Charge transport in conjugated polymers

Conjugated polymers can be viewed as one-dimensional semiconductors, in which the semi­conducting properties are attributed to the extended n electron systems formed by the nz elec­trons of the c-conjugated backbone. Although microwave conductivity techniques [54, 55], showed that the on-chain mobility of conjugated polymers can reach very high values, the macroscopic transport properties are controlled by orders of magnitude slower interchain hop­ping processes. The solubility and processability of conjugated polymers are achieved by attaching side chains to the conjugated backbone. Naturally, the length of the insulating side chain affects the interchain electronic coupling, thereby influencing mobility, as is evidenced by the decreasing charge carrier mobility in a series of regioregular polyalkylthiophenes with increasing side chain length [56]. Furthermore, the regularity of the side chain attachment plays an important role in the solid state morphology and ordering. For example, regioregular poly(3-hexylthiophene), in which the solubilizing side chains are attached in a regular pattern, forms crystalline phases [57], while regiorandom poly(3-hexylthiophene-2,5-diyl (P3HT) is typically amorphous. The electronic properties of these two materials are also quite different. Regioregular P3HT exhibits one of the highest mobilities among conjugated polymers in the FET structure, meanwhile mobility in regiorandom P3HT is three to four orders of magnitude lower [58, 59].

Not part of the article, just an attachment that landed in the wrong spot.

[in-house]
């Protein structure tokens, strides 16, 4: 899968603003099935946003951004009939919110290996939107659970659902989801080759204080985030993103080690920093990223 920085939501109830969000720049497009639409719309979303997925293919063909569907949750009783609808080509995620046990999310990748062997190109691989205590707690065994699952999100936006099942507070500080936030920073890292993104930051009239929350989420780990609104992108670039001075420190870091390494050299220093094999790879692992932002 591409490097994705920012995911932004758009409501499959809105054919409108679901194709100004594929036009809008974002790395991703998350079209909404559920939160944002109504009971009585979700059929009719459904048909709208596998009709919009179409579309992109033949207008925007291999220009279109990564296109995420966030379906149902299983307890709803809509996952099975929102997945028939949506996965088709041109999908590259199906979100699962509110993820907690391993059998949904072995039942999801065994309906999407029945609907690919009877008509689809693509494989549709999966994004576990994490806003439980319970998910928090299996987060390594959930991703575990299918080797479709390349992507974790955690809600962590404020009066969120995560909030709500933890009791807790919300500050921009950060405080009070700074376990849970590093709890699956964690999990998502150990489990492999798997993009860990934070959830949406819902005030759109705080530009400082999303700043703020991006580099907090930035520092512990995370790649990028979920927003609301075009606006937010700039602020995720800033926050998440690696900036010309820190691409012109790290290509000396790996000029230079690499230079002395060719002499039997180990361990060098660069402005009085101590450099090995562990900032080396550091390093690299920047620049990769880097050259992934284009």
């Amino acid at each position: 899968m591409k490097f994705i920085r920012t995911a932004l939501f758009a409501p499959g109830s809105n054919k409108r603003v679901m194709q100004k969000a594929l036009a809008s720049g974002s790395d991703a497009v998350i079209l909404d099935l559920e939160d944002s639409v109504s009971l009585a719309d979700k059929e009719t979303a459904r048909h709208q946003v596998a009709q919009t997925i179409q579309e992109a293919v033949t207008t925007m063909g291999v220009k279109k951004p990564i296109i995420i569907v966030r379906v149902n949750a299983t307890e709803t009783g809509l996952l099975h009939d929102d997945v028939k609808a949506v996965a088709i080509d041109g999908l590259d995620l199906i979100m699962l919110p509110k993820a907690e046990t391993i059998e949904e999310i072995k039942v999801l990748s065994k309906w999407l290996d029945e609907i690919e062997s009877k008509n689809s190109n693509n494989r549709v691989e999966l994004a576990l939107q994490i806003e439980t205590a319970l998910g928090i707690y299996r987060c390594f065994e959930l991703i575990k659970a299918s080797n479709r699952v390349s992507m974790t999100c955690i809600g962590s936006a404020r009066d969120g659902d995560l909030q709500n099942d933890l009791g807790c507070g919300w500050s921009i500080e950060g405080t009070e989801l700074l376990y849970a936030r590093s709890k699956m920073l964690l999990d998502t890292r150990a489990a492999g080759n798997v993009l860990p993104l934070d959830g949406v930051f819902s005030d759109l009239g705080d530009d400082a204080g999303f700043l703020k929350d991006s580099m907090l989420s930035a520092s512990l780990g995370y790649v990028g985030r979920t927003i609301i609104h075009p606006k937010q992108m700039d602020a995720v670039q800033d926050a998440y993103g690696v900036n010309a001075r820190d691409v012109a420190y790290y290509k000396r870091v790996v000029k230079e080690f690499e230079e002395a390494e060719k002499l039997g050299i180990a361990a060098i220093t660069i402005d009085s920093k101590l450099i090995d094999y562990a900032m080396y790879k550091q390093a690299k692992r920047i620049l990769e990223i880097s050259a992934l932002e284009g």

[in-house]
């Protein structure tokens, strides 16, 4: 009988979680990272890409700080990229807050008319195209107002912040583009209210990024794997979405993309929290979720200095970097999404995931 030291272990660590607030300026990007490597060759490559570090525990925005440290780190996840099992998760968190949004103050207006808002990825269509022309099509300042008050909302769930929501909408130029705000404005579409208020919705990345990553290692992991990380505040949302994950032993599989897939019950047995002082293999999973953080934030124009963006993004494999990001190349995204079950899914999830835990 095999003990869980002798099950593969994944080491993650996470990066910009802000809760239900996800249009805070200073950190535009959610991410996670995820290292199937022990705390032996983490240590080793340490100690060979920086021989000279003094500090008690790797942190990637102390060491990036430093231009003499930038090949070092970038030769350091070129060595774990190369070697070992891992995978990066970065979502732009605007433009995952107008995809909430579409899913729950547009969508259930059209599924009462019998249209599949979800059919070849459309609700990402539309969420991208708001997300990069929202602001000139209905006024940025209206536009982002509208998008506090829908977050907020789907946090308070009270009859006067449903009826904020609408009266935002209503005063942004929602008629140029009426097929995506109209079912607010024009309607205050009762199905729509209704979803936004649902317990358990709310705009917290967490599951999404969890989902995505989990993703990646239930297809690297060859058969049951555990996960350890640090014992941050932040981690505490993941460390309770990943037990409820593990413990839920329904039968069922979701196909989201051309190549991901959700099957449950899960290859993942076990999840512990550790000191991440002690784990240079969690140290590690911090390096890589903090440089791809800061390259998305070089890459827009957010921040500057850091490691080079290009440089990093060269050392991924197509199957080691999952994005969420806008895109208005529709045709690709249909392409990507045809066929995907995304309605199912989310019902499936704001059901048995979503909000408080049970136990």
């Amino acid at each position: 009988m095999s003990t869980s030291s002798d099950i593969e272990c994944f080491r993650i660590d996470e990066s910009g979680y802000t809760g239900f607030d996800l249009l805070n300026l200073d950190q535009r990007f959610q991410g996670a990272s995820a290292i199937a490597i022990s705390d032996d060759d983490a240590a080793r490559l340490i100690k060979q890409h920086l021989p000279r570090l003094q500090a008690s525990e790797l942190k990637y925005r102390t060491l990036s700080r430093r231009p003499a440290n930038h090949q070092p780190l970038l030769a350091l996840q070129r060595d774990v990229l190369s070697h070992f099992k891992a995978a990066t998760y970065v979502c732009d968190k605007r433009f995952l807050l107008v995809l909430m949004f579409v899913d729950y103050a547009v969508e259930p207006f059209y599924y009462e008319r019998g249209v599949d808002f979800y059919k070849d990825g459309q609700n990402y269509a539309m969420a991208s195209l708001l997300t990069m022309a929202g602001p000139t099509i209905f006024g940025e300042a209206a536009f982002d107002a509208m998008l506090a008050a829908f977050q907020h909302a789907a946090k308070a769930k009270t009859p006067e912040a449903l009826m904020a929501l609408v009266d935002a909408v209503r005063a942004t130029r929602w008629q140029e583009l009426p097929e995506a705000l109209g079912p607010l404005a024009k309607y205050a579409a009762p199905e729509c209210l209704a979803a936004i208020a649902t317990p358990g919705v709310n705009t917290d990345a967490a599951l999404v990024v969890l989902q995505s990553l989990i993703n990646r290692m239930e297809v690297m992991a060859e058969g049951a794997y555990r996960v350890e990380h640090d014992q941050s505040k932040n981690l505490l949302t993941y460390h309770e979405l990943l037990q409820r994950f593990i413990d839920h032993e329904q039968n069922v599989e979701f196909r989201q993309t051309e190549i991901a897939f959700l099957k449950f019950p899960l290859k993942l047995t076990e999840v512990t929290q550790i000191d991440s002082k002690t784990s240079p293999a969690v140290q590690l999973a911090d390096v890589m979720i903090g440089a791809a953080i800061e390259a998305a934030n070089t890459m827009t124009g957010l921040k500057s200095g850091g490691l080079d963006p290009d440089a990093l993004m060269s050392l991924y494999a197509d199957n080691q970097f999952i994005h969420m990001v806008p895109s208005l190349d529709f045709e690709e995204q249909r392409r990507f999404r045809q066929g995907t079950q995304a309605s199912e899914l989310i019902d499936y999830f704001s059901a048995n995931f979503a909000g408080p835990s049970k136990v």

The effect of side chain substitution on charge carrier mobility was investigated for a series of alkoxy-PPVs in the work of Martens et al. [60]. The charge carrier mobility measured by space charge limited current measurements of the symmetrically substituted OC10C10-PPV is one order of magnitude higher than the asymmetrically substituted, regiorandom OC1C10- PPV (also known as MDMO-PPV). From the temperature and electric field dependence of the mobility studies it was concluded that increased on-chain and interchain disorder is mainly responsible for the lower mobility of regiorandom MDMO-PPV.

Based on the above arguments, it is expected that increasing the regioregularity of conju­gated polymers is viable way to improve their charge carrier mobility. Lutsen et al. [61] have recently synthesized a soluble regioregular MDMO-PPV polymer based on the sulfinyl pre­cursor route [62]. The charge transport properties of this regioregular polymer were compared to the commercially available regiorandom MDMO-PPV using the ToF technique.

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